The little nymphs, therefore, spend the cold winter underground, protected against the cold temperatures.
This page, Ask Dr. Universe, an initiative by the Washington State University, explains that grasshoppers can be more active during winter in areas with a warm winter season.
The earlier mentioned research paper suggested that two-striped grasshoppers deposit eggs in July, August, and September while the lesser migratory grasshoppers mature earlier and might start as early as June.
We have been talking about when grasshoppers lay their eggs, but have you ever wondered how long grasshoppers actually live? We have an interesting article on the this called, How Long Do Grasshopper Live?
How long does it take for eggs to hatch?
The amount of time a grasshopper nymph spends in the egg will depend on a variety of factors, but the main one being temperature.
Different species also react differently. Generally, once the weather warms up nicely in spring, the grasshoppers will start hatching.
All the eggs do not necessarily hatch at the same time either, the earlier mentioned research paper suggests. However, there are interesting cases where cooler temperatures might speed up the hatching process.
A study by the Illinois State University, focussed on the eastern lubber grasshopper particularly, showed that these insects have a nine-month egg stage in nature.
However, their study in the laboratory showed that these grasshoppers hatched earlier when temperatures were lower. At 22 degrees Celsius, they emerged from the eggs after 145 days, but when temperatures increased to 30 degrees 213 days.
In the experiment, the grasshoppers also all died when temperatures reached 30 degrees.
What is the hatch rate of a grasshoppers egg?
It is difficult to tell what the exact hatch rate of grasshopper eggs will be as a variety of factors influence this, and again, different species might react differently to these influencing factors.
Most studies are conducted in laboratories, so eggs in nature might not react exactly the same as those in controlled conditions.
A study done on a variety of grasshoppers in Mongolia, published in Environmental Entomology, shows that temperature affected the hatch rate.
At 15 degrees Celsius and 40 degrees Celsius, 12% and 6% of O. asiaticus eggs hatched. The A. barabensis grasshopper eggs on the other hand only saw a 2% success rate at 15 degrees, but none hatched at 40 degrees.
Threats to grasshopper eggs (climate, predators, fungal infection etc.)
Precipitation as snow does not necessarily hurt grasshopper eggs, a study suggests, but the cold temperatures halt the embryonic growth of the grasshoppers until the soil warms.
It is important to note that different species might react differently to conditions. The earlier mentioned study by Illinois State University suggests that dramatic changes in soil moisture are thought to trigger hatching in nature for some species.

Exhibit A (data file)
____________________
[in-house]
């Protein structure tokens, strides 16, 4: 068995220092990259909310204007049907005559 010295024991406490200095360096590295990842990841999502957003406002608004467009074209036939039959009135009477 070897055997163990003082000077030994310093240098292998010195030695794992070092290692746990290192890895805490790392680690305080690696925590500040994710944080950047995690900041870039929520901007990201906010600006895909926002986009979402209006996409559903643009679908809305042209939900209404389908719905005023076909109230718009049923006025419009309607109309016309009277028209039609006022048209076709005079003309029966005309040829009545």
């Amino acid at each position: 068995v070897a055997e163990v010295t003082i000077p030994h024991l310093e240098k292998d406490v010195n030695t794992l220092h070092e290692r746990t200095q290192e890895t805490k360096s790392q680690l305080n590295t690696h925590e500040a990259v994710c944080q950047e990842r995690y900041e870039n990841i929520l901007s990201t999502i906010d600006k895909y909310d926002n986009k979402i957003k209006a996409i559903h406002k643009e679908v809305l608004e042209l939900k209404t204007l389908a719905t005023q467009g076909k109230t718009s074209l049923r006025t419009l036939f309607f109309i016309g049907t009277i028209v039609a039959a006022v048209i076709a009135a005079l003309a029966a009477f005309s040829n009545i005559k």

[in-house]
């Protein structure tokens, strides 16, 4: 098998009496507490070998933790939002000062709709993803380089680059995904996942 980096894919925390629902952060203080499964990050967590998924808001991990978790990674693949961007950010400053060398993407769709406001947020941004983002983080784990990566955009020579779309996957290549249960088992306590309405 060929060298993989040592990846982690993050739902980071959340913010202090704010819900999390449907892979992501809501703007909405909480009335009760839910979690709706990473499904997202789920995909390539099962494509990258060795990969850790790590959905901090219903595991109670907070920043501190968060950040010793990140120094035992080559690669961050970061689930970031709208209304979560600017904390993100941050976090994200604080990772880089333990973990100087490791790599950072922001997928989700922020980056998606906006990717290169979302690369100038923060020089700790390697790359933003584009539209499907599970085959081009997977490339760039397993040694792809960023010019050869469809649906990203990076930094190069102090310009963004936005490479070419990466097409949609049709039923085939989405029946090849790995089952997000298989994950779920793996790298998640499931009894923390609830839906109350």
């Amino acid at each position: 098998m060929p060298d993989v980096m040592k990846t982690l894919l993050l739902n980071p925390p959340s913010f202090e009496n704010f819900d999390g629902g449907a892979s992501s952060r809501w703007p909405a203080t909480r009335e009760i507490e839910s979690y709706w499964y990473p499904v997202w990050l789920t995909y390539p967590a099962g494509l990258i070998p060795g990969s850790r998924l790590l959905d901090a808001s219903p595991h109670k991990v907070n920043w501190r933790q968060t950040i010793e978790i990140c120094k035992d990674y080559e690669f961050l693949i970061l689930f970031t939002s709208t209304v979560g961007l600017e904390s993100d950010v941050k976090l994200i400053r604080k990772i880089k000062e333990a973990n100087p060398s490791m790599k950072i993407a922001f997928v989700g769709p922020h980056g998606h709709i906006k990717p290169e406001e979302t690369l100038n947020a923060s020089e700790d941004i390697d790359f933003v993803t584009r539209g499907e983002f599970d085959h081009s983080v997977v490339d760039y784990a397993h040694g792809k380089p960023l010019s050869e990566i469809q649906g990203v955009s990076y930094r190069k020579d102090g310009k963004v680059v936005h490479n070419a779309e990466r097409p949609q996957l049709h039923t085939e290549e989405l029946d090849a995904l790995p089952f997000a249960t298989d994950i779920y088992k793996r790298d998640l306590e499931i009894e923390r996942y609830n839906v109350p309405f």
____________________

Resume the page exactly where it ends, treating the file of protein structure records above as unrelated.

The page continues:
It is mentioned in the same paper that extreme soil temperatures are known to kill grasshopper eggs.
In another study, it is suggested that the timing of rain plays a crucial role when it comes to grasshoppers, but precipitation before they hatch will not harm the grasshopper eggs in any way as the shell covering the eggs is nearly waterproof.
Experiments done on the egg pods of pest species show that soaking these egg cases in water for a week will not harm them. However, should grasshoppers hatch and then be caught in a heavy rainstorm, they could die.
There are several predators that can affect the eggs. Bee flies, ground beetles, crickets, and blister beetles are some of the mentioned predators.
It is believed that common field crickets can destroy up to 50% of grasshopper eggs in some cases.
Bee flies and blister beetles will lay their own eggs near grasshopper egg pods, and upon hatching, these larvae will feast on the eggs. They can be responsible for killing up to 80% of grasshopper eggs.
The Wrap Up
All grasshoppers lay eggs, and the majority of them are laid in clusters beneath the soil surface.
Grasshopper eggs are laid just before winter and hatch during warm spring months.
Each species reacts differently to the climate, predators, and will lay a different number of eggs. The hatch rate of these eggs will also differ between species.
It is therefore important to note that different species will be affected in different ways and what applies for one species of grasshopper might not necessarily be true for another species. It is important to do research and study the specific species in question.